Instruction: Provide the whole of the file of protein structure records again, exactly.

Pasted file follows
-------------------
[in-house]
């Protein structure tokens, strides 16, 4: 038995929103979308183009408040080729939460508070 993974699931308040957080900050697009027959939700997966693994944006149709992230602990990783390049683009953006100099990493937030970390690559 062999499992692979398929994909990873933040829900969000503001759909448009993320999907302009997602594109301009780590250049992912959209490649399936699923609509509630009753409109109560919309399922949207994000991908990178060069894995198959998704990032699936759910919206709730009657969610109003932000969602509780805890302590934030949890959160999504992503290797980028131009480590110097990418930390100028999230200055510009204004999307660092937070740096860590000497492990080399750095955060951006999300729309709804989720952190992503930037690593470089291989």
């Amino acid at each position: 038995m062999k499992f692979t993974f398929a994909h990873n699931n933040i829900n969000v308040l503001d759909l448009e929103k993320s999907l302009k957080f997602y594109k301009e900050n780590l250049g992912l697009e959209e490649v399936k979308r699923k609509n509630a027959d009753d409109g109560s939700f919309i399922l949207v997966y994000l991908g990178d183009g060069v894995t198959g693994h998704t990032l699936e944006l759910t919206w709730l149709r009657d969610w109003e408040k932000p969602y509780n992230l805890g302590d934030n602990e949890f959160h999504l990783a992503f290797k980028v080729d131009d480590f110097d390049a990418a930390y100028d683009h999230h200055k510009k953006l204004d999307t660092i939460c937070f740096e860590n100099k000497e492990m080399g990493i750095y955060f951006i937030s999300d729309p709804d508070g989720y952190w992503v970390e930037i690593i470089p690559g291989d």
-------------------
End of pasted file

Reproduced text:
[in-house]
């Protein structure tokens, strides 16, 4: 038995929103979308183009408040080729939460508070 993974699931308040957080900050697009027959939700997966693994944006149709992230602990990783390049683009953006100099990493937030970390690559 062999499992692979398929994909990873933040829900969000503001759909448009993320999907302009997602594109301009780590250049992912959209490649399936699923609509509630009753409109109560919309399922949207994000991908990178060069894995198959998704990032699936759910919206709730009657969610109003932000969602509780805890302590934030949890959160999504992503290797980028131009480590110097990418930390100028999230200055510009204004999307660092937070740096860590000497492990080399750095955060951006999300729309709804989720952190992503930037690593470089291989």
């Amino acid at each position: 038995m062999k499992f692979t993974f398929a994909h990873n699931n933040i829900n969000v308040l503001d759909l448009e929103k993320s999907l302009k957080f997602y594109k301009e900050n780590l250049g992912l697009e959209e490649v399936k979308r699923k609509n509630a027959d009753d409109g109560s939700f919309i399922l949207v997966y994000l991908g990178d183009g060069v894995t198959g693994h998704t990032l699936e944006l759910t919206w709730l149709r009657d969610w109003e408040k932000p969602y509780n992230l805890g302590d934030n602990e949890f959160h999504l990783a992503f290797k980028v080729d131009d480590f110097d390049a990418a930390y100028d683009h999230h200055k510009k953006l204004d999307t660092i939460c937070f740096e860590n100099k000497e492990m080399g990493i750095y955060f951006i937030s999300d729309p709804d508070g989720y952190w992503v970390e930037i690593i470089p690559g291989d």